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A Weill Cornell Medicine Doc on Aiding COVID-Era Back Pain

Has working from home during the pandemic wreaked havoc on your spine? Dr. Jaspal Ricky Singh can help

Like physicians everywhere, Weill Cornell Medicine’s Jaspal Ricky Singh has seen his patients affected by the COVID-19 pandemic—but as a specialist in back pain and sports medicine, he’s treating the harmful side effects of pandemic-era lifestyle changes rather than the disease itself. Singh, an associate professor of clinical rehabilitation medicine at the Medical College who sees patients at its Center for Comprehensive Spine Care in Manhattan, talked with Cornellians about how COVID restrictions and telework have sparked a mini-epidemic of upper back pain—and offers tips for staying healthy.

How big a problem has back pain been during the pandemic?

Pre-COVID, what we would see at the center were mostly lower back issues— mainly caused by sitting too much, but sometimes by activities like tennis or golf. With COVID, we’ve been seeing a lot of neck and upper back pain, headaches, and migraines related to poor workspace ergonomics—out of proportion with what I’ve seen in the last 15 years.

Before, neck and upper back pain were 20% of my practice; now they’re 60%. People are using their laptop at home, putting it on a coffee table, working on the bed. How many people—especially in Manhattan—have a home office or even a dining table? Not very many. So posture was affected, putting a lot of stress on muscles between the shoulder blades.

A photo of Dr. Jaspal Ricky Singh
Dr. Jaspal Ricky Singh. (Photo provided)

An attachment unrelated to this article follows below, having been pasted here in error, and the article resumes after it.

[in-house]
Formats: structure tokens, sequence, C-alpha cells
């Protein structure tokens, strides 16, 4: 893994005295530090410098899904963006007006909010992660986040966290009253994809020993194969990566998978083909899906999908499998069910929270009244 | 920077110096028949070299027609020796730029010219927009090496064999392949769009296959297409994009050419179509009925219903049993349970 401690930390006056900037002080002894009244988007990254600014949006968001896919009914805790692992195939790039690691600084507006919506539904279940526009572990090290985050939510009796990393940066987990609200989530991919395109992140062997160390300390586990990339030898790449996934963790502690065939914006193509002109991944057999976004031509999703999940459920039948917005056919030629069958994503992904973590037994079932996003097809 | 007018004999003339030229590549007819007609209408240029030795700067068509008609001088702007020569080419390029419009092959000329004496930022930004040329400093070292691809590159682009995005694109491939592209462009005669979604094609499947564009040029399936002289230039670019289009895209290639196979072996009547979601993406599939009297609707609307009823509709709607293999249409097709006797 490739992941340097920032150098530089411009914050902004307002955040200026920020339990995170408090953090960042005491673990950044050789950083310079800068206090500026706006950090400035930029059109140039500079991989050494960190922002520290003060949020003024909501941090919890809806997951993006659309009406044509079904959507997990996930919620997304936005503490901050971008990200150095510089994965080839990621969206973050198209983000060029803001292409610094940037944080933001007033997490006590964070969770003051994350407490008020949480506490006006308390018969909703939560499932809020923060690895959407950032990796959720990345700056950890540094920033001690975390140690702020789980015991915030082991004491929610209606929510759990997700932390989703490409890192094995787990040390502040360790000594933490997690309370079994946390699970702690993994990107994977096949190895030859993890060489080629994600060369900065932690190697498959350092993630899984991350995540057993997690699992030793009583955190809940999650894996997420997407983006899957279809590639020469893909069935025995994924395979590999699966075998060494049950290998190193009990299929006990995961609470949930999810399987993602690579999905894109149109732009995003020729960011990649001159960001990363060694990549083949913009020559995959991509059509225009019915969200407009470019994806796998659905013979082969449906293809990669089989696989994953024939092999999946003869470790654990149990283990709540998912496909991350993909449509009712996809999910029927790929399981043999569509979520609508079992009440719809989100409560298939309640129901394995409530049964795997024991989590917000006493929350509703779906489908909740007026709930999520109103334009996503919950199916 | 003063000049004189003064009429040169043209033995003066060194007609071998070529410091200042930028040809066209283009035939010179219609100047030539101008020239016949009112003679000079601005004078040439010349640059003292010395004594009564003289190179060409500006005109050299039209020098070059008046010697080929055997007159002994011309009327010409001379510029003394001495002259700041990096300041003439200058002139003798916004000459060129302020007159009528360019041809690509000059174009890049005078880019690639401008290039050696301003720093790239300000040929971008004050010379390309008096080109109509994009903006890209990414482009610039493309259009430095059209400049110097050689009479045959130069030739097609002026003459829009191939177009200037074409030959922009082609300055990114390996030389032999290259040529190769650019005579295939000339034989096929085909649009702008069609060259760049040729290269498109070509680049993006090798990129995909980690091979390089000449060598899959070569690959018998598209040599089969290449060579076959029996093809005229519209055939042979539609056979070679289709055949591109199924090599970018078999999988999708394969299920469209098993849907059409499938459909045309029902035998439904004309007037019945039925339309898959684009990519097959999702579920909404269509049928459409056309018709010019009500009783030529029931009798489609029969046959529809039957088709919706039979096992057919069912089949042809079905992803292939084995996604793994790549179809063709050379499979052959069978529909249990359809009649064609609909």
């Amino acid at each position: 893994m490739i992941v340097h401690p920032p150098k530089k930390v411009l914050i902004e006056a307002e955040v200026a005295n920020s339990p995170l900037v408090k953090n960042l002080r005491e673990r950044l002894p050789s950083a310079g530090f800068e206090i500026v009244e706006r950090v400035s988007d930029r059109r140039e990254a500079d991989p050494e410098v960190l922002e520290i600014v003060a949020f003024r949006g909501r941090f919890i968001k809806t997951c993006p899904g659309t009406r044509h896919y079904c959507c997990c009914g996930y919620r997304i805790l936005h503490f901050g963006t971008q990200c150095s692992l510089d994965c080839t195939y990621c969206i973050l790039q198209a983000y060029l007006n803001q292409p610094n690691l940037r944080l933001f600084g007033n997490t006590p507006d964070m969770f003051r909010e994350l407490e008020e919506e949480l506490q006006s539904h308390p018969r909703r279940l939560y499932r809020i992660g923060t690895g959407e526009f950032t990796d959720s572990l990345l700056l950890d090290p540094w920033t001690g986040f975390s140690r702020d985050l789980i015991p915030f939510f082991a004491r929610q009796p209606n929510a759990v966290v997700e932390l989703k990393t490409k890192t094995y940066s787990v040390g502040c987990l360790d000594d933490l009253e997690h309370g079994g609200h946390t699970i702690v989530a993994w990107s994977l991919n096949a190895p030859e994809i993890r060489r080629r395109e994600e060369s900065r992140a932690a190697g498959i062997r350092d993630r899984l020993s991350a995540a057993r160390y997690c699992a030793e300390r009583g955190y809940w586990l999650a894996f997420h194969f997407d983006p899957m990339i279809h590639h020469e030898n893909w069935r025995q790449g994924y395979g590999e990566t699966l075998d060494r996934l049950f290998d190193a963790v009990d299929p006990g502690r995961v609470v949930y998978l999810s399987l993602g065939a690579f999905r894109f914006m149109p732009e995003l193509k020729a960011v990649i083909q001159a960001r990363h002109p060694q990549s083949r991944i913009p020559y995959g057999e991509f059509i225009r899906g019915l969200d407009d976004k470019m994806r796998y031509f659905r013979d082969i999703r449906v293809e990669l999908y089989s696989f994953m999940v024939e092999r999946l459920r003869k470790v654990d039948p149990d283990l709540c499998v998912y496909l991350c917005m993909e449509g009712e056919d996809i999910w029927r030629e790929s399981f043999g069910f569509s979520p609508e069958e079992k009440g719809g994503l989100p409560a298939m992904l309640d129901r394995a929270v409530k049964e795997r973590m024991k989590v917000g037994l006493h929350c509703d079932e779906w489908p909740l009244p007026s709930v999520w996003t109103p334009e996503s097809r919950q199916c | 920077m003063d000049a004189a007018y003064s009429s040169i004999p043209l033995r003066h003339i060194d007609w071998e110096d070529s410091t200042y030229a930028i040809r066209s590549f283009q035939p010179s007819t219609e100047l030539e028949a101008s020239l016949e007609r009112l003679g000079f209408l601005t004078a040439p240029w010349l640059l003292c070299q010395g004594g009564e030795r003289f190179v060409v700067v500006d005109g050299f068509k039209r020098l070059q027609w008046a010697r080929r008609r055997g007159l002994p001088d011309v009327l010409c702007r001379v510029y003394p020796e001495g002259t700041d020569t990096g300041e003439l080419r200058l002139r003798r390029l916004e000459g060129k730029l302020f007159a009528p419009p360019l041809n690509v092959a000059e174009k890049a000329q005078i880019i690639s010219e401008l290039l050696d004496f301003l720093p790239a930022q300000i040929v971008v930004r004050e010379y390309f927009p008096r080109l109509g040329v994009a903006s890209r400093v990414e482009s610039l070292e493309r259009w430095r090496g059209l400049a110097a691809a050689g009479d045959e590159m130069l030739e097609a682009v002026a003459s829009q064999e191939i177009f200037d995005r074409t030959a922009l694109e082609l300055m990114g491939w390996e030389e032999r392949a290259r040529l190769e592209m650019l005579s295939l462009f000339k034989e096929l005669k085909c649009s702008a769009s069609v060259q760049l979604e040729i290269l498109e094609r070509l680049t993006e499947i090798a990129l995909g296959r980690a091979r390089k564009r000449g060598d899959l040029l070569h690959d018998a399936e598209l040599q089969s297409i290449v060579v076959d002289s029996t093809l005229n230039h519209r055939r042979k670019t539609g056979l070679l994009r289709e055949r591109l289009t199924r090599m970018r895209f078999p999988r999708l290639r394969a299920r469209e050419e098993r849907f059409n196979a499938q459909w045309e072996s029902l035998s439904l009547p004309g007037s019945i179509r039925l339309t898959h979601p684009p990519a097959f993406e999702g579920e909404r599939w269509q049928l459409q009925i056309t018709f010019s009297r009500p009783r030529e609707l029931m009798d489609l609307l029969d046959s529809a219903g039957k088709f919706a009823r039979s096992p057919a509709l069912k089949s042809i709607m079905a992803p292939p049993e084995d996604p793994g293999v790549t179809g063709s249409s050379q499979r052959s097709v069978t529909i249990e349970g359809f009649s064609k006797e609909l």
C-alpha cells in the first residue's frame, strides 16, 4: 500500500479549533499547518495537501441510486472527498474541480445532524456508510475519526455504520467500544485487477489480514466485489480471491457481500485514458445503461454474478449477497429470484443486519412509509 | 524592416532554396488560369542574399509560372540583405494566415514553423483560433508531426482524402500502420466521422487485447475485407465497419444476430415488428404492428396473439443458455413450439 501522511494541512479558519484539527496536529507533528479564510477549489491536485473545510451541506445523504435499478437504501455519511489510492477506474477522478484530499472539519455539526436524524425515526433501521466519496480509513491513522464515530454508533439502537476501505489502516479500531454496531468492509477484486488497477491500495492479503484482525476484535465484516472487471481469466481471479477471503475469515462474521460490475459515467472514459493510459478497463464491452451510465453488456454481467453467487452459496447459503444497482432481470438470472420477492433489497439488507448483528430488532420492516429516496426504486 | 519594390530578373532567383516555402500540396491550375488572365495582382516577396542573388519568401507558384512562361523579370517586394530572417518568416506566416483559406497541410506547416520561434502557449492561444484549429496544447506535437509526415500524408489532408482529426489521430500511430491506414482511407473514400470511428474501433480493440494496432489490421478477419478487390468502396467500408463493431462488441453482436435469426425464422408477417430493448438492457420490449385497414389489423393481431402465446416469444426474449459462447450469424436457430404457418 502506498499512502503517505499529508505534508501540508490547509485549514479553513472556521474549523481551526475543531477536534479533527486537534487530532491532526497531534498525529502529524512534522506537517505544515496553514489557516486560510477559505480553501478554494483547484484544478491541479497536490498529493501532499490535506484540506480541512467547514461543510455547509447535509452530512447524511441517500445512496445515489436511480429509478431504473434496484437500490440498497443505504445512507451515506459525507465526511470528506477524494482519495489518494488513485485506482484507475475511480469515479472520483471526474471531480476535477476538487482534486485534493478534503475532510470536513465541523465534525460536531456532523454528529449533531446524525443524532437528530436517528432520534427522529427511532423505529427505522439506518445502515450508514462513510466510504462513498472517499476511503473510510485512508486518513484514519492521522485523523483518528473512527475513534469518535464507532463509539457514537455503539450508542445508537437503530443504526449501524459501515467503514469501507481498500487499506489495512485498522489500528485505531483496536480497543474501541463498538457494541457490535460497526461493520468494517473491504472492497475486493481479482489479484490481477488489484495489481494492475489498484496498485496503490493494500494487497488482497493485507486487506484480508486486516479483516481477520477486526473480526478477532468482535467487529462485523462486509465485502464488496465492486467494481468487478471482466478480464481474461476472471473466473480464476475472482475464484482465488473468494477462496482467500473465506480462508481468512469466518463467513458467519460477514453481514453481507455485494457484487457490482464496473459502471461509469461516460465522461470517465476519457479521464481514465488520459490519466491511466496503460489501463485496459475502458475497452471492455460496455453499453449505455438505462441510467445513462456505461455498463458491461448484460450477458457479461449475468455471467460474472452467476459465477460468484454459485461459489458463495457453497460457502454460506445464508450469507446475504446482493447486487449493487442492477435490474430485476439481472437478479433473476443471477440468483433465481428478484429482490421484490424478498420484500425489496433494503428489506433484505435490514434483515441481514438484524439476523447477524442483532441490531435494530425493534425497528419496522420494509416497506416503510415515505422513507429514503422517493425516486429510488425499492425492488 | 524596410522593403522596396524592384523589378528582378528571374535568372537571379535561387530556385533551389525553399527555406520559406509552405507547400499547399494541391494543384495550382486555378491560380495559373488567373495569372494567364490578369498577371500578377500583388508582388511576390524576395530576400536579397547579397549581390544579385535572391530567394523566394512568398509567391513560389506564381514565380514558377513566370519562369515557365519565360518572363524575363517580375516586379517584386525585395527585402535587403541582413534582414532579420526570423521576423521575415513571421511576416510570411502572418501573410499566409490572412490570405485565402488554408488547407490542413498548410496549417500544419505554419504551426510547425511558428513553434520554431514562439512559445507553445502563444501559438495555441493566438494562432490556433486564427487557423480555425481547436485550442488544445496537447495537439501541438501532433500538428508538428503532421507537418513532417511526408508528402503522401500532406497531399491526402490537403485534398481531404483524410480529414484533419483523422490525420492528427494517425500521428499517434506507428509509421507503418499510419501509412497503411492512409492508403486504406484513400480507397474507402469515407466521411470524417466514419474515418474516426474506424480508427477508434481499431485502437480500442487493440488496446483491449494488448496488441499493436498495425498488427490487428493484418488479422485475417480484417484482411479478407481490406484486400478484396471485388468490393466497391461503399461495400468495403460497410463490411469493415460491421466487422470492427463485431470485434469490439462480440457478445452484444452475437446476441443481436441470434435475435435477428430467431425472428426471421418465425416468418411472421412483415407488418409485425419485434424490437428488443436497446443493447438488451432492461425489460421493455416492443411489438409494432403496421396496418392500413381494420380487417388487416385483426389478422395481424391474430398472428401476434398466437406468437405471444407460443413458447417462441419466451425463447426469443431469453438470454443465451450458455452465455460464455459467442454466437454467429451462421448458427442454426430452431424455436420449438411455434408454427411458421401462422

Have you been seeing issues across age groups?

For sure. The younger people are the ones who’ve been working from home. The older generation, we’ve seen more pain related to inactivity and muscle disuse. These are adults in their 60s, 70s, and 80s who usually went out and exercised, but during COVID they stayed home.

Have there been problems related to people working out at home—for example, doing exercise videos without supervision?

It’s interesting—I also started doing YouTube workout videos that have a lot of impact and plyometrics that our joints and tendons used to absorb when we were in our 20s and 30s, and I got a lot of injuries. That motivated me to create safe home exercise programs based on age, from your 30s to your 80s, and I wrote a blog on the best home exercises without equipment. You can do things like “sit to stand”: sitting on your couch, then standing up and sitting back down 20 times without using your hands. It’s great for the core and the lower body.

The younger people are the ones who’ve been working from home. The older generation, we’ve seen more pain related to inactivity and muscle disuse.

Are you worried that people coming back from COVID restrictions will overdo it, exercise-wise?

We’re telling patients, just like we advise athletes for return to play: don’t go from zero to 60. Go very, very slow. Wherever you were before, cut that volume and intensity in half and start there, then increase it by 10% per week. And before you know it—within about a month—you’ll be back to where you were.

Is there a basic regimen of back stretches you could recommend?